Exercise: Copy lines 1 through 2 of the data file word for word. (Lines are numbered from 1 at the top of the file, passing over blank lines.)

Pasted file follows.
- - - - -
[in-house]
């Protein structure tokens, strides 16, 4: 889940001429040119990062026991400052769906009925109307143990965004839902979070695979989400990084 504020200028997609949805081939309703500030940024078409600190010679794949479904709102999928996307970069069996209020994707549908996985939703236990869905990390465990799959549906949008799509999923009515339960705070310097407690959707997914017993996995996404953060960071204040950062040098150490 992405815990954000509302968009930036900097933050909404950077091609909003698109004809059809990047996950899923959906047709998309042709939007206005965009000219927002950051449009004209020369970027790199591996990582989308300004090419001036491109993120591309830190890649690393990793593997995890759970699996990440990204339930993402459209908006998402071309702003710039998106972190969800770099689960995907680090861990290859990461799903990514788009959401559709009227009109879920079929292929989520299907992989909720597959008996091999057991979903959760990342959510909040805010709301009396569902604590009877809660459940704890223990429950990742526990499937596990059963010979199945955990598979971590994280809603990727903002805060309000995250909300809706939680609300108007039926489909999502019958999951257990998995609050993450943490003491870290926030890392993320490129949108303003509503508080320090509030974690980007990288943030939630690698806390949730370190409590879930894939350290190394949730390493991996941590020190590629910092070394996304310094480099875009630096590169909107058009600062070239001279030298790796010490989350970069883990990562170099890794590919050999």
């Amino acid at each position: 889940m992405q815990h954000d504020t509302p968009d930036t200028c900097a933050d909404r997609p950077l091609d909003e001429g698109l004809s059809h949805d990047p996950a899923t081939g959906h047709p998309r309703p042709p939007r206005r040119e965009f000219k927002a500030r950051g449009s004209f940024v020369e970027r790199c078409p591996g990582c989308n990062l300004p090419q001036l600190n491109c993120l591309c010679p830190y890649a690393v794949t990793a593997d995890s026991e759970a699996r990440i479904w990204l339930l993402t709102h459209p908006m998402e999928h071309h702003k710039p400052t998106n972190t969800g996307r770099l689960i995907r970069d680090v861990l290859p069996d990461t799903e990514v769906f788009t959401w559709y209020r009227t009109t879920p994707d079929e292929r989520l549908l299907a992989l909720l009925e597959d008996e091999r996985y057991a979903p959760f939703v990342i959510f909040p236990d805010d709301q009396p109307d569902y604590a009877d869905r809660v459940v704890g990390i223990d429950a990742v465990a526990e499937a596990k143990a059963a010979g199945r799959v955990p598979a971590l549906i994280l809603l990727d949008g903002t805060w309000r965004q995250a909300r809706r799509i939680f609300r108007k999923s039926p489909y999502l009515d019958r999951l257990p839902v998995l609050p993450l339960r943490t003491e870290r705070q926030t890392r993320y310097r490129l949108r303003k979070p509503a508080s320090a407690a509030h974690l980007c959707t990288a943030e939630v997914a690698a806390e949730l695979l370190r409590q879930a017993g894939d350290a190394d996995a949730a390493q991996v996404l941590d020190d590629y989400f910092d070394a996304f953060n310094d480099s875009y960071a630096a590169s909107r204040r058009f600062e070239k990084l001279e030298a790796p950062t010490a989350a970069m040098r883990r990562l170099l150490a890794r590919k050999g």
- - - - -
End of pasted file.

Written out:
[in-house]
């Protein structure tokens, strides 16, 4: 889940001429040119990062026991400052769906009925109307143990965004839902979070695979989400990084 504020200028997609949805081939309703500030940024078409600190010679794949479904709102999928996307970069069996209020994707549908996985939703236990869905990390465990799959549906949008799509999923009515339960705070310097407690959707997914017993996995996404953060960071204040950062040098150490 992405815990954000509302968009930036900097933050909404950077091609909003698109004809059809990047996950899923959906047709998309042709939007206005965009000219927002950051449009004209020369970027790199591996990582989308300004090419001036491109993120591309830190890649690393990793593997995890759970699996990440990204339930993402459209908006998402071309702003710039998106972190969800770099689960995907680090861990290859990461799903990514788009959401559709009227009109879920079929292929989520299907992989909720597959008996091999057991979903959760990342959510909040805010709301009396569902604590009877809660459940704890223990429950990742526990499937596990059963010979199945955990598979971590994280809603990727903002805060309000995250909300809706939680609300108007039926489909999502019958999951257990998995609050993450943490003491870290926030890392993320490129949108303003509503508080320090509030974690980007990288943030939630690698806390949730370190409590879930894939350290190394949730390493991996941590020190590629910092070394996304310094480099875009630096590169909107058009600062070239001279030298790796010490989350970069883990990562170099890794590919050999």